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Thursday, Jan. 26, 2012 11:55 am

Destination Dinner Table brings together families and good food

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Parents looking for a way to prepare healthier meals on a budget, while also bringing family members together for dinner may find answers in the Destination Dinner Table program. 


On Wednesday, Jan. 18, the DDT program was officially announced during a ceremony for the genH (generation Healthy!) Coalition at Springfield Christian School, 2850 Cider Mill Lane.

GenH is a volunteer-based organization in Sangamon County that began in 2008. It focuses on creating a generation of healthy children through education, empowerment, improved nourishment and increased physical activity.

Brandy Grove, executive director of the genH Coalition, said that the creation of the genH Coalition and the DDT program came as a response from various organizations who feel it is important to get kids to eat healthy at a young age and be as active as possible.

She said the program started as the brainchild of Dr. Kemia Sarraf, president and founder of genH Coalition. “Eventually, through the cooperation of other people and groups throughout the community, we began to form this common bond, which was that we needed to start to educate children and adults about proper nutrition and physical activity in an effort to fight childhood obesity,” Grove said.

The DDT program’s focus is to create awareness, to children and parents, of the importance of making family mealtime a nutritional priority, while also demonstrating that it can be achieved while working on a budget.

 Springfield Mayor J. Michael Houston was on hand to give the official proclamation. “Most importantly this is a program that approaches children and talks with them about good nutrition and the importance of eating at home and eating together as a family. These are the types of things that help children grow and develop,” Houston said. 

Houston said that the education parents and children can receive through the DDT program will demonstrate that with effective planning, a nutritional meal can be achieved on a budget.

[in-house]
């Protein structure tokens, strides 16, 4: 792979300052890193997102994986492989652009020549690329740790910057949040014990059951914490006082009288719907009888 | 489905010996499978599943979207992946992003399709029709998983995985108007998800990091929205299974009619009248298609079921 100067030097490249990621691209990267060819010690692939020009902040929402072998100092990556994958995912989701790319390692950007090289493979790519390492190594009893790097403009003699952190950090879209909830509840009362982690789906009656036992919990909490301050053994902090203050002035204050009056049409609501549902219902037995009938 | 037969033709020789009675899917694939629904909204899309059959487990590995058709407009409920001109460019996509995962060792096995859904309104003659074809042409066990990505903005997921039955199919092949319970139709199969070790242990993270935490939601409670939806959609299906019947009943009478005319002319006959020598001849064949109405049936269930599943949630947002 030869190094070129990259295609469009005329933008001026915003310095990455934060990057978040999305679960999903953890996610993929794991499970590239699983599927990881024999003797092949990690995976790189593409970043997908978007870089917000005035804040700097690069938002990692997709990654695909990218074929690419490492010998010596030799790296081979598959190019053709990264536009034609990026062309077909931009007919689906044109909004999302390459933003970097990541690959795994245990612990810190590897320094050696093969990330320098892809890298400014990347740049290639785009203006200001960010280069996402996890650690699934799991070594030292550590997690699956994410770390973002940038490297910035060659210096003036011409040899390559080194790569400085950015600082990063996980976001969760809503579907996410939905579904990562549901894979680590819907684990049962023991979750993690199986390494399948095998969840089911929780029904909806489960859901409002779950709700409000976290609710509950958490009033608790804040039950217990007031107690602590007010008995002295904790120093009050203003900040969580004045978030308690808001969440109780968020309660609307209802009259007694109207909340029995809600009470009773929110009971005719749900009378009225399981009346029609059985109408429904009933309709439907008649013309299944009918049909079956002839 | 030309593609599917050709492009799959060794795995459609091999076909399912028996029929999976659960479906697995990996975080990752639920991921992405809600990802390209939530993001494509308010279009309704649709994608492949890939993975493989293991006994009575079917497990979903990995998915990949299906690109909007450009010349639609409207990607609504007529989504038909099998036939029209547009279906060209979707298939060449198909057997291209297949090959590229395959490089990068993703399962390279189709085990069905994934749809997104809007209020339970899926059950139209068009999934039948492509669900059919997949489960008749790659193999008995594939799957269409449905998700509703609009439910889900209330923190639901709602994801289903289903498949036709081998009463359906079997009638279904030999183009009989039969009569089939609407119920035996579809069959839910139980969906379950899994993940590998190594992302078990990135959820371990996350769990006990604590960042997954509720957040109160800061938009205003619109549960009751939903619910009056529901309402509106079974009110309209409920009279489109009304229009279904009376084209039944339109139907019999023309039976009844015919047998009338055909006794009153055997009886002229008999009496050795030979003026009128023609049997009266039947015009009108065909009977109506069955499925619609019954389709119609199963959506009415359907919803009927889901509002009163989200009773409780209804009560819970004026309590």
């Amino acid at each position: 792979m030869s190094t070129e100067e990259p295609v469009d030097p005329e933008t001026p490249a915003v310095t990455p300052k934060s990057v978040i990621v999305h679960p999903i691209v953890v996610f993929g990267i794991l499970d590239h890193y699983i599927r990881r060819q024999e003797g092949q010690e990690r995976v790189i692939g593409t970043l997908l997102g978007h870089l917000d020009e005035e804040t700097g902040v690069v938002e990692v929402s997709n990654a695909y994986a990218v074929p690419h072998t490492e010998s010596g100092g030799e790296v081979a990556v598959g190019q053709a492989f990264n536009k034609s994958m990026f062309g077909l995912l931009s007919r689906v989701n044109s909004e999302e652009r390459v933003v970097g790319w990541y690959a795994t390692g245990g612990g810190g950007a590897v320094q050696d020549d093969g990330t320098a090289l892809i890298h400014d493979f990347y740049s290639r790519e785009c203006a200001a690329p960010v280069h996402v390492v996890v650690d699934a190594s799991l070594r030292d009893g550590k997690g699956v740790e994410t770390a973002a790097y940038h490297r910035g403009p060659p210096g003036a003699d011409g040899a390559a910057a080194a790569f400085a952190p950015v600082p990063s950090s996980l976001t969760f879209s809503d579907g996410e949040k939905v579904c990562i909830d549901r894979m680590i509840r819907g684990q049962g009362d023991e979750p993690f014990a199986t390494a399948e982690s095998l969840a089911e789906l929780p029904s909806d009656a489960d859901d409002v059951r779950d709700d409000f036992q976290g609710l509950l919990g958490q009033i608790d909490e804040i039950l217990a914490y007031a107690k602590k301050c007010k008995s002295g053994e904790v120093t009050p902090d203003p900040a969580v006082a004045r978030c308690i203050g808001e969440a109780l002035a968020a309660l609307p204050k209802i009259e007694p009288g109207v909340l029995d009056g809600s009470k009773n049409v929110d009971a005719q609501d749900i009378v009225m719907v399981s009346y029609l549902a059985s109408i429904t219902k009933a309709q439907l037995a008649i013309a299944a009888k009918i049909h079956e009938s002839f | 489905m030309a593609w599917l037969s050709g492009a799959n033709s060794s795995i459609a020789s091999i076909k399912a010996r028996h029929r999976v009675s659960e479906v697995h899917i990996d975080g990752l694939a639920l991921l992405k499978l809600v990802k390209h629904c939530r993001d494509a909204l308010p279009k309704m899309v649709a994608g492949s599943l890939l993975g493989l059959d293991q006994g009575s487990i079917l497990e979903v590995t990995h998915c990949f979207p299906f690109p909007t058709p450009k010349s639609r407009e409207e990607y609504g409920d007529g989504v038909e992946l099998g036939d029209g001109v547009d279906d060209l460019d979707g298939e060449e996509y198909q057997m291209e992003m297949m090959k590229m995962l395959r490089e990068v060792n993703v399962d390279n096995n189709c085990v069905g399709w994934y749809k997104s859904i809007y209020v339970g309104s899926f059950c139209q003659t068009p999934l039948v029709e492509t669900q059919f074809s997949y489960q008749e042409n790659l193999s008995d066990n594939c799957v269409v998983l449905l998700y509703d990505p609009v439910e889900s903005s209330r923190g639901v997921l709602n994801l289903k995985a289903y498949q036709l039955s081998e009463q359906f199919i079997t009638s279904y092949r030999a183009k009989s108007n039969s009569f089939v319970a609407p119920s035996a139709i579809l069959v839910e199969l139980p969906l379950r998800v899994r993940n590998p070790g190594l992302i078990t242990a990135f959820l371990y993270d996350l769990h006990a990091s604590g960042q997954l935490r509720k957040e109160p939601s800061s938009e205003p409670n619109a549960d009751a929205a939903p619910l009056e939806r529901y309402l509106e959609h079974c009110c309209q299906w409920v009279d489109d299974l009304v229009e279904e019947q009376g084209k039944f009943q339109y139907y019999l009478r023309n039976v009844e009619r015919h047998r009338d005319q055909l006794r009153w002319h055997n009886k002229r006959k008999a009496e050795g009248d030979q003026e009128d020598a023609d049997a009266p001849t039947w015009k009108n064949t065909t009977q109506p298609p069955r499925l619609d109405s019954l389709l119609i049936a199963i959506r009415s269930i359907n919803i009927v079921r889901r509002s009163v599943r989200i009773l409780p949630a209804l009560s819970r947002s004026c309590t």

Following the ceremony, parents were able to work alongside chef Charles Campbell of the Lincoln Land Community College culinary school and receive lessons on how to make a fast and nutritional meal that can be easily created at home. 

While the parents worked on preparing the meal, the children worked with genH staff and volunteers who instructed them how to set the dinner table and use proper etiquette while at the table. 

Sarraf said that one of the major goals of the DDT program is to provide parents with the knowledge and skills to create a meal in a timely manner.

“Through the Destination Dinner Table program parents will learn the basic skills to prepare a meal in less than 30 minutes, while also showing them that a nutritional meal can be purchased for less than $8,” Sarraf said. 

Sarraf said that the basic skills the DDT program teaches vary from how to get children to eat vegetables to ways to prepare a chicken dinner.

“Vegetables do not have to be bland and overcooked or boiled on the stove. They can be lightly sautéed with different herbs, but people don’t usually know how to do that,” Sarraf said. 

“We teach simple skills like how to cut up a whole chicken. A whole chicken is much cheaper than a boneless/skinless chicken breast, so we are going to teach them handling skills, like how to cut up a chicken that can be used for two meals instead of one.”   

Sarraf said that the long-term goal for the DDT program is for one interactive demonstration event to be held each week, on a yearly basis, at local schools.

Sarraf said that for parents and children who would like to know if there is a DDT event planned for his or her school or who would like to get involved in the program, they should go to www.genhkids.org and contact her directly. 

The second part of the DDT program continues through a partnership with County Market, where parents can attend a one-hour education session at the County Market on Veterans Parkway. The one-hour session includes teaching parents about healthy foods in each department, education on how to understand food labels, as well as ways to eat and shop for meals on a budget. 

The classes meet every other week on Thursday (5:30 p.m. - 6:30 p.m.) and Saturday (10 a.m.-11a.m.) at the customer service desk at County Market on Veterans Parkway. To participate in a class you must reserve a spot in the class by contacting the County Market on Veterans Parkway. 

The County Market health and wellness advisor, Hope Danielson, said that the DDT program assists in addressing the nation’s growing obesity problem.

“One of the things we always hear is that people want to buy healthy foods, but they think it is too expensive. Since we have been facing an obesity crisis, it is important to educate people on these basic skills so they can make at least one weekly meal,” Danielson said. 

Niemann Foods/County Market, St. John’s Children’s Hospital and Kohl’s Cares sponsor the DDT program. 

Contact Neil Schneider at nschneider@illinoistimes.com.
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